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Offline brandon

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Re: Why humans have no fur: Bare skin --> Bigger brains (Scientific American)
« Reply #15 on: January 07, 2011, 07:41:54 pm »
Our Brains Are Shrinking. Are We Getting Dumber?

Quote from: NPR
Cro-Magnon man, who lived in Europe 20,000 to 30,000 years ago, had the biggest brains of any human species.  In comparison, today's human brain is about 10 percent smaller. It's a chunk of brain matter "roughly equivalent to a tennis ball in size," McAuliffe says.

The experts aren't sure about the implications of this evolutionary trend.  Some think it might be a dumbing-down process. One cognitive scientist, David Geary, argues that as human society grows increasingly complex, individuals don't need to be as intelligent in order to survive and reproduce.

But not all researchers are so pessimistic. Brian Hare, an anthropologist at the Duke University Institute for Brain Sciences, thinks the decrease in brain size is actually an evolutionary advantage.

I'm not convinced on either of those theories. I think that Cro-Magnon man may have needed extra insulation in the skull to keep the brain warm in cold climates.
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Offline Daft

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Re: Why humans have no fur: Bare skin --> Bigger brains (Scientific American)
« Reply #16 on: January 07, 2011, 09:09:18 pm »
The link I've posted is no longer available :/
A nova geração.

Offline brandon

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Re: Why humans have no fur: Bare skin --> Bigger brains (Scientific American)
« Reply #17 on: January 07, 2011, 10:44:10 pm »
Our Brains Are Shrinking. Are We Getting Dumber?

I suppose if we lost our fur so our brains could get bigger without overheating, and then we started wearing clothes and our brains started shrinking, maybe wearing clothes is why smaller brains were once again favored. If we went naked again, we could support larger brains without our brains overheating.
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Offline NakedKiwi

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Re: Why humans have no fur: Bare skin --> Bigger brains (Scientific American)
« Reply #18 on: December 31, 2011, 01:12:29 am »
What a fascinting article. I still wpnder what the tufts of hair we have about the place are for though.
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Offline brandon

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Re: Why humans have no fur: Bare skin --> Bigger brains (Scientific American)
« Reply #19 on: January 09, 2012, 08:40:01 pm »
What a fascinating article. I still wonder what the tufts of hair we have about the place are for though.

Hair on the head reduces the risk of skin cancer on the scalp and shoulders, the parts of the body most exposed to the mid-day sun in equatorial zones.

Armpit and pubic hair accumulate pheromones (excreted body chemicals) to stimulate sexual interest and reproduction.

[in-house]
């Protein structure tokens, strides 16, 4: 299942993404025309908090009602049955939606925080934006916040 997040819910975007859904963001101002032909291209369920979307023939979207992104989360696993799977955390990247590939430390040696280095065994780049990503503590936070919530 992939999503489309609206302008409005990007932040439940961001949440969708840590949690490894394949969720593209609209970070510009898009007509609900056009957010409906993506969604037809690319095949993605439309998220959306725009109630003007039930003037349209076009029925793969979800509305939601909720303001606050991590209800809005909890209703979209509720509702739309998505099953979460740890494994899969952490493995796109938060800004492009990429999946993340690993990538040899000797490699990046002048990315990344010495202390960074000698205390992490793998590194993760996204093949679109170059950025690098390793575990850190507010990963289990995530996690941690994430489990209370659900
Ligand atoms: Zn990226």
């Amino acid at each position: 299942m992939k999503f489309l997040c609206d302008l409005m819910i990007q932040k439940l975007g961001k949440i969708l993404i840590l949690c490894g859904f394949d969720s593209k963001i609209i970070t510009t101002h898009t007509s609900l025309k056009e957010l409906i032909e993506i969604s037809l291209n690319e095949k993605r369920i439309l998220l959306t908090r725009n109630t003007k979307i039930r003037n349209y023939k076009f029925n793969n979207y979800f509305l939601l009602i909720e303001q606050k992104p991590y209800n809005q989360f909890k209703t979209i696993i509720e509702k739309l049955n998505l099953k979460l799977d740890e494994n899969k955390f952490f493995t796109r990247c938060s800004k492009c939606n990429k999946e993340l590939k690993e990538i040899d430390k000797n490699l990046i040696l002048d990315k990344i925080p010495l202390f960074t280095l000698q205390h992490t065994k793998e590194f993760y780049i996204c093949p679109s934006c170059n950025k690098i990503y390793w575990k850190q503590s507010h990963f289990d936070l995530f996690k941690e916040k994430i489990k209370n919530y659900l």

Sexual selection is probably also a factor.
« Last Edit: January 18, 2012, 04:57:24 pm by brandon »
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Offline prodigal_son

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Re: Why humans have no fur: Bare skin --> Bigger brains (Scientific American)
« Reply #20 on: January 14, 2012, 09:42:45 am »
I apologise if I'm repeating anyone here. Here's a couple more facts for the mix. Our brains only weigh 2% of our body mass but they use a staggering 20% of our energy.

The way we used to hunt was unlike anything any other animals did at the time. We don't have sharp claws or strong jaws to attack with. The way we hunted was to literally chase an animal until it collapsed from exhaustion. Animals lungs work like bellows, as they run their back legs come forwards and compress the internal organs blowing air out and as they stride out air gets sucked in. Think of a gazelle with its back legs nearly touching its front ones and then them taking a big leap. This controls their breathing, one breath to one step. However because we are upright on two legs our breathing can be at whatever rate we choose. And to lose heat most animals need to pant, and they do this by resting. But we can shed heat on the move by sweating. These hunts could take up to three-five hours before the animals got too exhausted. This is called persistence hunting.

Interestingly, what else takes 3-5 hours today? That's the average time for somebody to run a marathon. And what motivates us to go on such a long group run? The innate pleasure of a hunt is still with us.

Offline NakedKiwi

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Re: Why humans have no fur: Bare skin --> Bigger brains (Scientific American)
« Reply #21 on: January 14, 2012, 10:04:24 am »
Very insightful, thanks PS.
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Re: Why humans have no fur: Bare skin --> Bigger brains (Scientific American)
« Reply #22 on: January 22, 2012, 10:17:43 am »
It really depends upon what that extra 10% of the brain actually did.

People generally think of intelligence as being able to play chess, do maths, solve problems etc. But you also need brain power for remembering things, for processing sensory stimuli and for moving. In fact the majority of our brain power is required for these things that we take for granted. There is less need for people to recognise smells nowadays for example. I personally define intelligence as the ability to adapt to an unknown environment. An excellent sense of smell would have limited value to your average person in the street. A hunter gatherer would probably have more use of it.